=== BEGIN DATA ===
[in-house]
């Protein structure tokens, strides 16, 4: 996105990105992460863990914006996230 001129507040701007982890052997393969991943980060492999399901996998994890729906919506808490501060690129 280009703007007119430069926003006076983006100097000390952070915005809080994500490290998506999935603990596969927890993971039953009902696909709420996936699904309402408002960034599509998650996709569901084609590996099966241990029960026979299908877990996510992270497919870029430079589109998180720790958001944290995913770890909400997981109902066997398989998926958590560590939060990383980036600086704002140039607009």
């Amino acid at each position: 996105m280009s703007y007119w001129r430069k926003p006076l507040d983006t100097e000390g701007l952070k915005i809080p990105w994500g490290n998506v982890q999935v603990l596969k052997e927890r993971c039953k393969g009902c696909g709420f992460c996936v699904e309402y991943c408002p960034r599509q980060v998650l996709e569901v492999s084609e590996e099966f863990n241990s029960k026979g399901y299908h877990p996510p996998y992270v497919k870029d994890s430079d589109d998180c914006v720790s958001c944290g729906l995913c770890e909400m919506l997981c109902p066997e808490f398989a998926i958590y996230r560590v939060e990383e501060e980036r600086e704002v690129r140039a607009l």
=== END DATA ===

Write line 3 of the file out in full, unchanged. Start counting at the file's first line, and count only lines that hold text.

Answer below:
């Amino acid at each position: 996105m280009s703007y007119w001129r430069k926003p006076l507040d983006t100097e000390g701007l952070k915005i809080p990105w994500g490290n998506v982890q999935v603990l596969k052997e927890r993971c039953k393969g009902c696909g709420f992460c996936v699904e309402y991943c408002p960034r599509q980060v998650l996709e569901v492999s084609e590996e099966f863990n241990s029960k026979g399901y299908h877990p996510p996998y992270v497919k870029d994890s430079d589109d998180c914006v720790s958001c944290g729906l995913c770890e909400m919506l997981c109902p066997e808490f398989a998926i958590y996230r560590v939060e990383e501060e980036r600086e704002v690129r140039a607009l």